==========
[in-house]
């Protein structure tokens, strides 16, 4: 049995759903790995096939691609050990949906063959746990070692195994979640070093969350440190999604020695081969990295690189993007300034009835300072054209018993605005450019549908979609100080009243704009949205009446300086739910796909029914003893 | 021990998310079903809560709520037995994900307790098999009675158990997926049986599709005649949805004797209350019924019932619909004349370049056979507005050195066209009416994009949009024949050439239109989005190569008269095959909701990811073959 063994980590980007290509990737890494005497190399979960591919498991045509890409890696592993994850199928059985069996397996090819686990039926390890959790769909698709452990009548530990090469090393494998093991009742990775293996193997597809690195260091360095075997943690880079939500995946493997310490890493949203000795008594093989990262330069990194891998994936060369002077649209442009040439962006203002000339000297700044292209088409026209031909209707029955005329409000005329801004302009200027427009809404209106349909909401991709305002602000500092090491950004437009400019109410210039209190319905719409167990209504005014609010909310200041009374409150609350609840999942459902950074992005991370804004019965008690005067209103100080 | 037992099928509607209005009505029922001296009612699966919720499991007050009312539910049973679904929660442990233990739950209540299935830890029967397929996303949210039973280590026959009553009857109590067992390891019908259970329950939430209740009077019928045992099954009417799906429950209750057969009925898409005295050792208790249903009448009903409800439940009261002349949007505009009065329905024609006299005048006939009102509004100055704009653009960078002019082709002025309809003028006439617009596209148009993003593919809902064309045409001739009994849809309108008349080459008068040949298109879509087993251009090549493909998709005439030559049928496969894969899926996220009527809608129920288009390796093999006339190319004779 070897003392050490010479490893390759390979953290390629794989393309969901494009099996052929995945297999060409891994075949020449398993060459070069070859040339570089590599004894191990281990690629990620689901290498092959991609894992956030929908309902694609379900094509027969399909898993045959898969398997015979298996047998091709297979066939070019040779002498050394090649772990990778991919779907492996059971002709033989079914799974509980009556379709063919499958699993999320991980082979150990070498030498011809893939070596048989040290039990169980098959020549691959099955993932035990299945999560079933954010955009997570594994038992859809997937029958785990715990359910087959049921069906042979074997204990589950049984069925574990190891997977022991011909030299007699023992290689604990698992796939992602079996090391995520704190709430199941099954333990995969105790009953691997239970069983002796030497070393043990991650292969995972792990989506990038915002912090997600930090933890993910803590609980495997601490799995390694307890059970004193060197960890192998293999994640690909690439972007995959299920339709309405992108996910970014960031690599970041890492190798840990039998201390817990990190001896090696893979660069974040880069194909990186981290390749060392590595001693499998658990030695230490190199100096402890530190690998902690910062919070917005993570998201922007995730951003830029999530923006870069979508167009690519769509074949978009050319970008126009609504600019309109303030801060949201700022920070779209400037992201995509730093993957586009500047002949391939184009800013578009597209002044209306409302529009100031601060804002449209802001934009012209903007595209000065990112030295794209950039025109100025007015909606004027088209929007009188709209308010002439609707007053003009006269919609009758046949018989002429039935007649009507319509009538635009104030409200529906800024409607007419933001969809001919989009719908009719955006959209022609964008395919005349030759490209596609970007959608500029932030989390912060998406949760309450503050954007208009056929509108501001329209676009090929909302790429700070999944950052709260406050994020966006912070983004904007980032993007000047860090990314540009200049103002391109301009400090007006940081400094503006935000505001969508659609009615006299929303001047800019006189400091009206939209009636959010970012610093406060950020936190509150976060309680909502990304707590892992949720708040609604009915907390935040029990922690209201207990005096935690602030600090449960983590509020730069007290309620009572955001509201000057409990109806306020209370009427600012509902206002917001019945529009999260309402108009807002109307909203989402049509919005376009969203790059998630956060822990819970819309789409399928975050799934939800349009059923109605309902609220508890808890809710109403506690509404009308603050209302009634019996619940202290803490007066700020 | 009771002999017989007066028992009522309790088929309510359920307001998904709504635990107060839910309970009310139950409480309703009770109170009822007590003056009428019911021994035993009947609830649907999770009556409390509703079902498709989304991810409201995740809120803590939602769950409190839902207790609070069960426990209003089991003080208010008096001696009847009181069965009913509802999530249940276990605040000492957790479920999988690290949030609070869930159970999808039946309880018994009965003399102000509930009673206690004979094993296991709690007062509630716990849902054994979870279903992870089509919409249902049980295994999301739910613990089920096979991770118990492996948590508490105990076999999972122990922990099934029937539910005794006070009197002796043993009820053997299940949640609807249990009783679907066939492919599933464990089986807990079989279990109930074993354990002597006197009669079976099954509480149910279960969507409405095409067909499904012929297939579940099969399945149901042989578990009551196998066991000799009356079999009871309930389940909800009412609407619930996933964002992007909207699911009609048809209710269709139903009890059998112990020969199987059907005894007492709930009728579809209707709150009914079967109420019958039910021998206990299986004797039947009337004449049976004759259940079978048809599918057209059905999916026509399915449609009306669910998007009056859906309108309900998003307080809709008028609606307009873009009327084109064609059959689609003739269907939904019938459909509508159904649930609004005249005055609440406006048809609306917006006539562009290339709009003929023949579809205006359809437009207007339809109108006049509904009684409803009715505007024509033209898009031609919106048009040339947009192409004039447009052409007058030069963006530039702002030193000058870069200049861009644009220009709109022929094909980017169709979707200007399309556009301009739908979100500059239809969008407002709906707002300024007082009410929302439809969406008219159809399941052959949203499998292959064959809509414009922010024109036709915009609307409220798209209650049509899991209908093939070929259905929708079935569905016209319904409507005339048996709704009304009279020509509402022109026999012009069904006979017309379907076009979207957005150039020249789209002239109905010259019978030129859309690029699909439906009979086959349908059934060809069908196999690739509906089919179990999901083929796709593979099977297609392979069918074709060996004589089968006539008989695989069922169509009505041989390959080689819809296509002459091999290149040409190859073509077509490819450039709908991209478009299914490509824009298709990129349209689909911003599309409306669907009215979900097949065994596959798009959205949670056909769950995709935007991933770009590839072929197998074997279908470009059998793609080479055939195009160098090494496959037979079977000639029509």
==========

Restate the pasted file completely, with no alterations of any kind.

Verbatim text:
[in-house]
């Protein structure tokens, strides 16, 4: 049995759903790995096939691609050990949906063959746990070692195994979640070093969350440190999604020695081969990295690189993007300034009835300072054209018993605005450019549908979609100080009243704009949205009446300086739910796909029914003893 | 021990998310079903809560709520037995994900307790098999009675158990997926049986599709005649949805004797209350019924019932619909004349370049056979507005050195066209009416994009949009024949050439239109989005190569008269095959909701990811073959 063994980590980007290509990737890494005497190399979960591919498991045509890409890696592993994850199928059985069996397996090819686990039926390890959790769909698709452990009548530990090469090393494998093991009742990775293996193997597809690195260091360095075997943690880079939500995946493997310490890493949203000795008594093989990262330069990194891998994936060369002077649209442009040439962006203002000339000297700044292209088409026209031909209707029955005329409000005329801004302009200027427009809404209106349909909401991709305002602000500092090491950004437009400019109410210039209190319905719409167990209504005014609010909310200041009374409150609350609840999942459902950074992005991370804004019965008690005067209103100080 | 037992099928509607209005009505029922001296009612699966919720499991007050009312539910049973679904929660442990233990739950209540299935830890029967397929996303949210039973280590026959009553009857109590067992390891019908259970329950939430209740009077019928045992099954009417799906429950209750057969009925898409005295050792208790249903009448009903409800439940009261002349949007505009009065329905024609006299005048006939009102509004100055704009653009960078002019082709002025309809003028006439617009596209148009993003593919809902064309045409001739009994849809309108008349080459008068040949298109879509087993251009090549493909998709005439030559049928496969894969899926996220009527809608129920288009390796093999006339190319004779 070897003392050490010479490893390759390979953290390629794989393309969901494009099996052929995945297999060409891994075949020449398993060459070069070859040339570089590599004894191990281990690629990620689901290498092959991609894992956030929908309902694609379900094509027969399909898993045959898969398997015979298996047998091709297979066939070019040779002498050394090649772990990778991919779907492996059971002709033989079914799974509980009556379709063919499958699993999320991980082979150990070498030498011809893939070596048989040290039990169980098959020549691959099955993932035990299945999560079933954010955009997570594994038992859809997937029958785990715990359910087959049921069906042979074997204990589950049984069925574990190891997977022991011909030299007699023992290689604990698992796939992602079996090391995520704190709430199941099954333990995969105790009953691997239970069983002796030497070393043990991650292969995972792990989506990038915002912090997600930090933890993910803590609980495997601490799995390694307890059970004193060197960890192998293999994640690909690439972007995959299920339709309405992108996910970014960031690599970041890492190798840990039998201390817990990190001896090696893979660069974040880069194909990186981290390749060392590595001693499998658990030695230490190199100096402890530190690998902690910062919070917005993570998201922007995730951003830029999530923006870069979508167009690519769509074949978009050319970008126009609504600019309109303030801060949201700022920070779209400037992201995509730093993957586009500047002949391939184009800013578009597209002044209306409302529009100031601060804002449209802001934009012209903007595209000065990112030295794209950039025109100025007015909606004027088209929007009188709209308010002439609707007053003009006269919609009758046949018989002429039935007649009507319509009538635009104030409200529906800024409607007419933001969809001919989009719908009719955006959209022609964008395919005349030759490209596609970007959608500029932030989390912060998406949760309450503050954007208009056929509108501001329209676009090929909302790429700070999944950052709260406050994020966006912070983004904007980032993007000047860090990314540009200049103002391109301009400090007006940081400094503006935000505001969508659609009615006299929303001047800019006189400091009206939209009636959010970012610093406060950020936190509150976060309680909502990304707590892992949720708040609604009915907390935040029990922690209201207990005096935690602030600090449960983590509020730069007290309620009572955001509201000057409990109806306020209370009427600012509902206002917001019945529009999260309402108009807002109307909203989402049509919005376009969203790059998630956060822990819970819309789409399928975050799934939800349009059923109605309902609220508890808890809710109403506690509404009308603050209302009634019996619940202290803490007066700020 | 009771002999017989007066028992009522309790088929309510359920307001998904709504635990107060839910309970009310139950409480309703009770109170009822007590003056009428019911021994035993009947609830649907999770009556409390509703079902498709989304991810409201995740809120803590939602769950409190839902207790609070069960426990209003089991003080208010008096001696009847009181069965009913509802999530249940276990605040000492957790479920999988690290949030609070869930159970999808039946309880018994009965003399102000509930009673206690004979094993296991709690007062509630716990849902054994979870279903992870089509919409249902049980295994999301739910613990089920096979991770118990492996948590508490105990076999999972122990922990099934029937539910005794006070009197002796043993009820053997299940949640609807249990009783679907066939492919599933464990089986807990079989279990109930074993354990002597006197009669079976099954509480149910279960969507409405095409067909499904012929297939579940099969399945149901042989578990009551196998066991000799009356079999009871309930389940909800009412609407619930996933964002992007909207699911009609048809209710269709139903009890059998112990020969199987059907005894007492709930009728579809209707709150009914079967109420019958039910021998206990299986004797039947009337004449049976004759259940079978048809599918057209059905999916026509399915449609009306669910998007009056859906309108309900998003307080809709008028609606307009873009009327084109064609059959689609003739269907939904019938459909509508159904649930609004005249005055609440406006048809609306917006006539562009290339709009003929023949579809205006359809437009207007339809109108006049509904009684409803009715505007024509033209898009031609919106048009040339947009192409004039447009052409007058030069963006530039702002030193000058870069200049861009644009220009709109022929094909980017169709979707200007399309556009301009739908979100500059239809969008407002709906707002300024007082009410929302439809969406008219159809399941052959949203499998292959064959809509414009922010024109036709915009609307409220798209209650049509899991209908093939070929259905929708079935569905016209319904409507005339048996709704009304009279020509509402022109026999012009069904006979017309379907076009979207957005150039020249789209002239109905010259019978030129859309690029699909439906009979086959349908059934060809069908196999690739509906089919179990999901083929796709593979099977297609392979069918074709060996004589089968006539008989695989069922169509009505041989390959080689819809296509002459091999290149040409190859073509077509490819450039709908991209478009299914490509824009298709990129349209689909911003599309409306669907009215979900097949065994596959798009959205949670056909769950995709935007991933770009590839072929197998074997279908470009059998793609080479055939195009160098090494496959037979079977000639029509």